The career of Congressman Bennie Thompson reflects the arc of African American political power after the civil rights movement. Now in his thirteenth term in the United States House of Representatives, Thompson is the longest-serving African American elected official in the state of Mississippi.
Born in Bolton in 1948, Thompson graduated from Tougaloo College in 1968. While a Tougaloo student, he became active in the Student Nonviolent Coordinating Committee (SNCC), organizing voter registration drives for African Americans throughout the Mississippi Delta after the passage of the Voting Rights Act in 1965. After graduation, he became a teacher and later earned a master’s degree from Jackson State University.
Thompson showed an early passion for politics, winning election to the Bolton Board of Alderman in 1969. He was part of the first generation of twentieth-century black elected officials in Mississippi, reflecting the changes brought on by the Voting Rights Act in black majority towns and counties. His early career also reflected white resistance to these changes. After winning his first election as alderman in 1969, Bolton’s white mayor refused to certify the results, claiming that Thompson and his allies had relied on illegal votes. After civil rights attorney Frank Parker filed a federal lawsuit, U.S. District Judge Dan Russell ruled that Thompson must be seated. Soon after, the all-white local draft board sent Thompson a draft notice and the Madison County School District chose not to renew his contract as a teacher. Parker again successfully fought these harassment efforts in the courts.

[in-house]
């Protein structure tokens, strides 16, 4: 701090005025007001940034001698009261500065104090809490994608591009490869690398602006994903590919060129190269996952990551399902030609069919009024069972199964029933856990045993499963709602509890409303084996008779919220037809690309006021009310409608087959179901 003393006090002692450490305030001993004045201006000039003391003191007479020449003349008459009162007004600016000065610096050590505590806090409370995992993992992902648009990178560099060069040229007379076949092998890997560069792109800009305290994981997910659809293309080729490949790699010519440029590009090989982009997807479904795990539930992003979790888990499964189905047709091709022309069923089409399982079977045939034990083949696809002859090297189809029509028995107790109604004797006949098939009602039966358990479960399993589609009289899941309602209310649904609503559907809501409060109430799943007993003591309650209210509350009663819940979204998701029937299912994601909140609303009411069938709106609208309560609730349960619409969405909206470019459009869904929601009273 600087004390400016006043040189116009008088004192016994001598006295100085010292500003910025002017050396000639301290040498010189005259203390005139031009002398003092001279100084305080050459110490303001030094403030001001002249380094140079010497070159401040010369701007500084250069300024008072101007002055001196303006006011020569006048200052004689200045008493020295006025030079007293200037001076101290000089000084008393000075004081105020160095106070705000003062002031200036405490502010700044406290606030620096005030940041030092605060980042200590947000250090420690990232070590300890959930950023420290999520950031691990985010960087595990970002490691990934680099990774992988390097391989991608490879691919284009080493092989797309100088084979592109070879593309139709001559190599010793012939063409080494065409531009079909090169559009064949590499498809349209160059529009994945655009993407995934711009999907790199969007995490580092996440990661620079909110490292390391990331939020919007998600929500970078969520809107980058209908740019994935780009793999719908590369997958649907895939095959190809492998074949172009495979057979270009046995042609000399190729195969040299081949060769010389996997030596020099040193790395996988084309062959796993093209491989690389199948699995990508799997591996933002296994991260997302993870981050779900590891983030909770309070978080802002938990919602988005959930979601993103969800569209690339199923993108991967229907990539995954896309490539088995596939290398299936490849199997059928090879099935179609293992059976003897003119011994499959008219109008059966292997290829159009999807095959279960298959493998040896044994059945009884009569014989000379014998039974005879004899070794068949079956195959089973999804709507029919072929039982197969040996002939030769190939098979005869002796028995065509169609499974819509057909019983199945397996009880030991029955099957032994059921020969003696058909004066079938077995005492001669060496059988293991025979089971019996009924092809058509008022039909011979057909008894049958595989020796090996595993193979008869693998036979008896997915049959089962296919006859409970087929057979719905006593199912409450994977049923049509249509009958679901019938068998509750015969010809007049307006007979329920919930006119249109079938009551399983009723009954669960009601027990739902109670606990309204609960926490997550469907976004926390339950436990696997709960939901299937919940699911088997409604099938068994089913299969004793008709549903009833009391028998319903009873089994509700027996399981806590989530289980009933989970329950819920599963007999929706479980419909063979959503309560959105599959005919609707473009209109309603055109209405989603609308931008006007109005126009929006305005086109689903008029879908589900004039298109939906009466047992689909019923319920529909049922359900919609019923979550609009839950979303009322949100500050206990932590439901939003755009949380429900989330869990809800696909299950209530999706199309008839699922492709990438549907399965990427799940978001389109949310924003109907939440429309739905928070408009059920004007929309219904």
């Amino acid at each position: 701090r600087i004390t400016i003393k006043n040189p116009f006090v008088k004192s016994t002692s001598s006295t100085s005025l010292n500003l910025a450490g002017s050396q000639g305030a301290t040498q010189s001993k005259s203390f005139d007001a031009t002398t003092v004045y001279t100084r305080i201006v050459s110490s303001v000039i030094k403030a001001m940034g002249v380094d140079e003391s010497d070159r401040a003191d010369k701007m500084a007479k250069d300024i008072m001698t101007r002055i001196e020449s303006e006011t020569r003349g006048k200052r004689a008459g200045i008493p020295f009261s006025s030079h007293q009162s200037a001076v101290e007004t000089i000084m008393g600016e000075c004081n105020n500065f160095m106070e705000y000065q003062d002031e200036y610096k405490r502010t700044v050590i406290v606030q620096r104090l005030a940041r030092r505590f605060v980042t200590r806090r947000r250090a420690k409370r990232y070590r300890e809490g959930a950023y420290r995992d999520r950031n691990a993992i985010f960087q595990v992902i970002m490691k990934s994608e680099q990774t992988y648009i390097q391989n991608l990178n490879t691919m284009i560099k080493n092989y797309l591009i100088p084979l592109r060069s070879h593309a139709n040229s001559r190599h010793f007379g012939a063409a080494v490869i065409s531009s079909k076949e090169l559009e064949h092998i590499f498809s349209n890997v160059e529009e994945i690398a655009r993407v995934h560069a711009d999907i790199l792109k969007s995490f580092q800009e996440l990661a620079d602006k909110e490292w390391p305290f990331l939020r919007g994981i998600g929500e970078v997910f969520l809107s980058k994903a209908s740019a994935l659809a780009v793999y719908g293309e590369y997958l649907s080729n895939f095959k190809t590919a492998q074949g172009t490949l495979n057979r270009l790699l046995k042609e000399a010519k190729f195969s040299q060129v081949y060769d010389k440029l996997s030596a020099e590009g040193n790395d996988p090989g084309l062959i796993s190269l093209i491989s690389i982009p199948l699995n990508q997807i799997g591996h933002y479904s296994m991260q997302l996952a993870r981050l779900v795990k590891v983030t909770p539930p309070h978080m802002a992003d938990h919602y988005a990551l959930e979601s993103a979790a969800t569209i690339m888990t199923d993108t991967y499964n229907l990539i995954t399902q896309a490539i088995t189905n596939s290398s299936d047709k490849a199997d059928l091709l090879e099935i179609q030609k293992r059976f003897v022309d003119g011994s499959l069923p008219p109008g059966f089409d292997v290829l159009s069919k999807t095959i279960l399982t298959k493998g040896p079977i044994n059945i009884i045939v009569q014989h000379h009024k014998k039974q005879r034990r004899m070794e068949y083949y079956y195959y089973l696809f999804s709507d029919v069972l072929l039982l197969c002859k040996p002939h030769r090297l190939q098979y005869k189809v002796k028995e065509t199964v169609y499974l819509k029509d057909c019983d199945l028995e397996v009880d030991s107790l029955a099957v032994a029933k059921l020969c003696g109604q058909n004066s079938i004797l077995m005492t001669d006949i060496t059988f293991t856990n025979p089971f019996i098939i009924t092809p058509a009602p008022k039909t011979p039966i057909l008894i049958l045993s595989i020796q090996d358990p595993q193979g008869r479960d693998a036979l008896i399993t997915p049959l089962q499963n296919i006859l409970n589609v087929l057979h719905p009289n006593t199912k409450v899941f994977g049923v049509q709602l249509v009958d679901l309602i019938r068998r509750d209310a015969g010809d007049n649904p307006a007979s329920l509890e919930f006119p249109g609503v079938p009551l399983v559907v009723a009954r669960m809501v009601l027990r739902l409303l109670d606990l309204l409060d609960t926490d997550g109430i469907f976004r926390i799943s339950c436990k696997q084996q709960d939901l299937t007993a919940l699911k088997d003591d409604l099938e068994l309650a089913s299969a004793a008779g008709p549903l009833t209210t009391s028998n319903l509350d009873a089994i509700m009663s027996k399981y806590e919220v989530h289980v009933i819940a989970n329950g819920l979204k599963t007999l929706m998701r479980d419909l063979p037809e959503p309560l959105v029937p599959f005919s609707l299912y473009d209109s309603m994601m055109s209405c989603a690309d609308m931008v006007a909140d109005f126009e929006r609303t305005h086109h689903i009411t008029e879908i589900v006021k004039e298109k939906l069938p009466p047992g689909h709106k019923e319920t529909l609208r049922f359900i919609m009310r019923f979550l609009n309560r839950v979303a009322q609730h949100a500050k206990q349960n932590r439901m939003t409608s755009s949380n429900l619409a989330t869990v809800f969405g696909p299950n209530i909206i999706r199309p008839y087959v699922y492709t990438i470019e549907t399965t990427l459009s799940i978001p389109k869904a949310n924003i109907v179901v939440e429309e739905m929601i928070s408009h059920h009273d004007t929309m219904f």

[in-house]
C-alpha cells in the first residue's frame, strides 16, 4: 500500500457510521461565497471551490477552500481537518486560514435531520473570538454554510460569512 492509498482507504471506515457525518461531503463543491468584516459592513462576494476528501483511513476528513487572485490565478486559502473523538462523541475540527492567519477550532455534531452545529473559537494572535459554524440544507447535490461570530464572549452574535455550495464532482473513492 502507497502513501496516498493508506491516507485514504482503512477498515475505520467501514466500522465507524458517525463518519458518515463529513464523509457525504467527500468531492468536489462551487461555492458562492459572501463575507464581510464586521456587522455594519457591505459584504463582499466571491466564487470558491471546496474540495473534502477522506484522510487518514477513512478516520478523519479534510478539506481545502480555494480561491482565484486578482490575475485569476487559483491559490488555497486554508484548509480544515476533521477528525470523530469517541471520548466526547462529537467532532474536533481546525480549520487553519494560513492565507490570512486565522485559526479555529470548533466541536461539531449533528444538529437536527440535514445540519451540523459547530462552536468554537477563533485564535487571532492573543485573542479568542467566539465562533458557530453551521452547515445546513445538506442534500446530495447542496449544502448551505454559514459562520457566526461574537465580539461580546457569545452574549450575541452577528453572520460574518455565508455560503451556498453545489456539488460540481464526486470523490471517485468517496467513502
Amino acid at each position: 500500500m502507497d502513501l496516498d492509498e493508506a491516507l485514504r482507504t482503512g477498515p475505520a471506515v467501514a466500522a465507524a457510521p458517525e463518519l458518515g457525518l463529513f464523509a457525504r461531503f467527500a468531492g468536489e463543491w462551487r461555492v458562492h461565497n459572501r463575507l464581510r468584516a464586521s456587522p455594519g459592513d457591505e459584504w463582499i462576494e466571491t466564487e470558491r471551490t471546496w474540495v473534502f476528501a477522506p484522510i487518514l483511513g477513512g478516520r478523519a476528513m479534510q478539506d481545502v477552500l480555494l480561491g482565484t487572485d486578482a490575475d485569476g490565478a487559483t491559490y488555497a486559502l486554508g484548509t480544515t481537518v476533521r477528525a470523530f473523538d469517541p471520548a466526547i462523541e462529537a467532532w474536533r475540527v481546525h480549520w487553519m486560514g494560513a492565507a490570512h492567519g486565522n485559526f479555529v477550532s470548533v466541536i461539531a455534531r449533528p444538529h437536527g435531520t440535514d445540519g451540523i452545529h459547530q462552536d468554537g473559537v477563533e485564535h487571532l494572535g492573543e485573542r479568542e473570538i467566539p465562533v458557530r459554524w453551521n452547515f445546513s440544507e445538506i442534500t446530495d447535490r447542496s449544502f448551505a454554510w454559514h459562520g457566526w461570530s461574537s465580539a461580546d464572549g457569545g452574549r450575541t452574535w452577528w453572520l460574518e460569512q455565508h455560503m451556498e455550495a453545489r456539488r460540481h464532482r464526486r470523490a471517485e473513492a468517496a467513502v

After four years of Bolton’s white mayor opposing his every initiative, Thompson ran for mayor in 1973 and won. He helped organize the Mississippi Association of Black Mayors, and in 1980 he won election to the Hinds County Board of Supervisors.
After Mike Espy resigned his House of Representatives seat to become Secretary of Agriculture in 1993, Thompson won a special election to replace him in Mississippi’s Second Congressional District, campaigning as a self-proclaimed activist and claiming that he would represent “those who do not have a traditional voice.” He thus became the state’s second African American congressman since Reconstruction. He has been re-elected thirteen times since, and in recent elections, he has received the votes of more than two-thirds of his district’s voters.
In Congress, Thompson has been an unapologetic liberal Democrat, working to help his black-majority district, which includes most of the Mississippi Delta. In 2000 he wrote legislation that created the National Institute for Minority Health and Health Care Disparities. After Hurricane Katrina struck Mississippi, he fought for disaster relief and worked to ensure that federal funds were properly allocated for Gulf Coast recovery. In 2007 he became chairman of the House Committee on Homeland Security. He consistently receives 100% approval ratings from groups such as the American Civil Liberties Union and Planned Parenthood, and far lower ratings from conservative organizations.
During his career, Thompson has evolved from being a civil rights activist demanding political power for Mississippi’s disfranchised African American population to a state power broker and influential member of the House of Representatives.
- Center for Oral History and Cultural Heritage, University of Southern Mississippi, “Oral History with Mayor Bennie G. Thompson” (13 February 1974)
- Chris Danielson, After Freedom Summer: How Race Realigned Mississippi Politics, 1965–1986 (2011)
- Jere Nash and Andy Taggart, Mississippi Politics: The Struggle for Power, 1976–2008 (2nd ed., 2009)